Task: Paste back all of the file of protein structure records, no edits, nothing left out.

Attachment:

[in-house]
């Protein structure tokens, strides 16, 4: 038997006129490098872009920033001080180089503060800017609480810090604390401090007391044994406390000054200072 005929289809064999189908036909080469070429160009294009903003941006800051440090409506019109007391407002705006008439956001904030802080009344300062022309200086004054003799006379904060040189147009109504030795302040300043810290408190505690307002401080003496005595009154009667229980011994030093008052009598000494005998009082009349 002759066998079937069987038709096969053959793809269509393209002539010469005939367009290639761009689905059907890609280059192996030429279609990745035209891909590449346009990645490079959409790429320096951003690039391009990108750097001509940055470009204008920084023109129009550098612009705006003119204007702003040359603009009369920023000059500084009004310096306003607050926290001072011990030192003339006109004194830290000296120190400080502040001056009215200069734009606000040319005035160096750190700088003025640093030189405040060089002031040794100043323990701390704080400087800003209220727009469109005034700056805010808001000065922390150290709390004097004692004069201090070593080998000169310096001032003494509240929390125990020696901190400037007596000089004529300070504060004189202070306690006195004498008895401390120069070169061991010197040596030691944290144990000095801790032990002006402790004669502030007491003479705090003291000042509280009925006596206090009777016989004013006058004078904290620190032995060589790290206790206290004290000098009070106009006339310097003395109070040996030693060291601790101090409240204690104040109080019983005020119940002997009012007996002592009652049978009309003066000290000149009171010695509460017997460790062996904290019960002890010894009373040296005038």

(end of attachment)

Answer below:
[in-house]
């Protein structure tokens, strides 16, 4: 038997006129490098872009920033001080180089503060800017609480810090604390401090007391044994406390000054200072 005929289809064999189908036909080469070429160009294009903003941006800051440090409506019109007391407002705006008439956001904030802080009344300062022309200086004054003799006379904060040189147009109504030795302040300043810290408190505690307002401080003496005595009154009667229980011994030093008052009598000494005998009082009349 002759066998079937069987038709096969053959793809269509393209002539010469005939367009290639761009689905059907890609280059192996030429279609990745035209891909590449346009990645490079959409790429320096951003690039391009990108750097001509940055470009204008920084023109129009550098612009705006003119204007702003040359603009009369920023000059500084009004310096306003607050926290001072011990030192003339006109004194830290000296120190400080502040001056009215200069734009606000040319005035160096750190700088003025640093030189405040060089002031040794100043323990701390704080400087800003209220727009469109005034700056805010808001000065922390150290709390004097004692004069201090070593080998000169310096001032003494509240929390125990020696901190400037007596000089004529300070504060004189202070306690006195004498008895401390120069070169061991010197040596030691944290144990000095801790032990002006402790004669502030007491003479705090003291000042509280009925006596206090009777016989004013006058004078904290620190032995060589790290206790206290004290000098009070106009006339310097003395109070040996030693060291601790101090409240204690104040109080019983005020119940002997009012007996002592009652049978009309003066000290000149009171010695509460017997460790062996904290019960002890010894009373040296005038």